BOSTON – History is not entirely kind to those responsible for the Industrial Age in the 19th century. How, for example, were the consequences of industrial innovation such as pollution largely ignored?
Flash forward to today’s digital age and ask the same question: How are those responsible for building our infrastructure callously disregarding privacy and security in favor of rapid online innovation?
“I think this is the issue by which we will be judged when our grandchildren read the history of the early days of the Internet,” said Bruce Schneier today during his Source Boston keynote.
Schneier, who has been involved in reviewing the Snowden documents and advising journalists on how to best disseminate them, has been lecturing not only at security conferences, but to public policy makers on the risks of ubiquitous data. As an observer, he’s busy noting disturbing trends as governments flex their muscle online where previously it was the domain of the less-endowed.
“In general, technology magnifies power, but adoption rates are indifferent,” Schneier said. “The nimble and relatively powerless make use of new technology faster. They’re not hindered by bureaucracy or laws or ethics. There was an enormous change when they discovered the Net. Now a decade later when the government figures out how to use the Net, it had more raw power to magnify. That’s how you get weird situations where Syrian dissidents use Facebook to organize, and the government uses Facebook to arrest its citizens.”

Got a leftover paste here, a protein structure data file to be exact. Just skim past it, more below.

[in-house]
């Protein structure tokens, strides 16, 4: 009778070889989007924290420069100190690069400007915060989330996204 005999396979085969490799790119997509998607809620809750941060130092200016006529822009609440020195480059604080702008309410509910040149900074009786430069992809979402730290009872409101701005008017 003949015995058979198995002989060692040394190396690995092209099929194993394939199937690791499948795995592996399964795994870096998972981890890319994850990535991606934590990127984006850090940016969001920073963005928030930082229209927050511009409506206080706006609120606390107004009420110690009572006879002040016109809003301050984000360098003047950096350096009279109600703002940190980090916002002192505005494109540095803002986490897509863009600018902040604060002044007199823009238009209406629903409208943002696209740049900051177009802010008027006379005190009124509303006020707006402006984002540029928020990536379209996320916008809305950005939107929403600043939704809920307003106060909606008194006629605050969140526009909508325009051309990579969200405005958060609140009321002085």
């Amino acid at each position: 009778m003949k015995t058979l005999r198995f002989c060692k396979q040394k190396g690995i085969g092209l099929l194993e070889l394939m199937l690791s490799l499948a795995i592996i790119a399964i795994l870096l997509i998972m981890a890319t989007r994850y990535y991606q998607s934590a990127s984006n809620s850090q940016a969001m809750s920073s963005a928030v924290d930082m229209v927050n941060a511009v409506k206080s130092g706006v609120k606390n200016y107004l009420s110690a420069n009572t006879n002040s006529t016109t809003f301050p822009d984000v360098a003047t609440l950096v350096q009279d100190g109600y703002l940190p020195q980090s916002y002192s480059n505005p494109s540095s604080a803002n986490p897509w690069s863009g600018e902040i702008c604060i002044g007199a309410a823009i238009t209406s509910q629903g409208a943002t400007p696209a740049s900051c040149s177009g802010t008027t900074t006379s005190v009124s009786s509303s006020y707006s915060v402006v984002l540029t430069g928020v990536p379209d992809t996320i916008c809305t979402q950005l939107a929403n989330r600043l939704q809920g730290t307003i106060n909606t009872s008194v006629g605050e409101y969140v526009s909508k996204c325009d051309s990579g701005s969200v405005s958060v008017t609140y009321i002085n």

With regard to NSA surveillance, the government has used several different methods to access data on targets, whether through court orders to obtain phone call metadata from carriers, or the subversion of Internet protocols to intercept network traffic.
While corporations use it for marketing, the NSA uses it for surveillance.
“This stuff is being used by governments for good and bad. The NSA woke up and said ‘Corporations are spying on the Internet, let’s get ourselves a copy,’” Schneier said. “We see a lot of collection by governments overt and covert. Most NSA surveillance piggybacks corporate capabilities.”
Further exacerbating the mass collection of data by corporations and governments alike is the push to move data and services to the cloud, and the ubiquity of mobile devices, which provide location data to corporations and governments both. More piggybacking.
“Surveillance is the business model of the Internet,” Schneier said. “We build systems that spy on people in exchange for services.”
Data is currency, he said, and consumers especially will trade their privacy for convenience.
“Those things push us to give our data to corporate entities,” Schneier said. “Why do corporations want it? Persuasion. Facebook wants my data to sell me stuff. I like to think of this as a feudal model. At a most fundamental model, we are tenant farming for companies like Google. We are on their land producing data.”
The result is an assumed trust that Google, Facebook or any number of data brokers will do the right thing with personal data now that it’s stored on a third party server by a third party owner who can access the data and change the rules of engagement at any time. Governments, meanwhile, can sit back and let corporations do their collecting for them. Rather than force citizens they wish to monitor carry a tracking device, they can obtain location data from a telecommunications carrier. Rather than requiring citizens to report new personal relationships, governments know you’ll tell Facebook soon enough.
And as for metadata, which the government brushes off as bits of innocuous detail, Schneier said that metadata has far more value to an intelligence agency than data, that it’s far more intimate than a conversation.
“Metadata is us,” he said. “And it is easier to store, search and analyze. If you’re tracking a terror network, do you want conversations, or who is talking to who? You want the network. Fundamentally, we have reached the golden age of surveillance because we are all being surveiled ubiquitously.”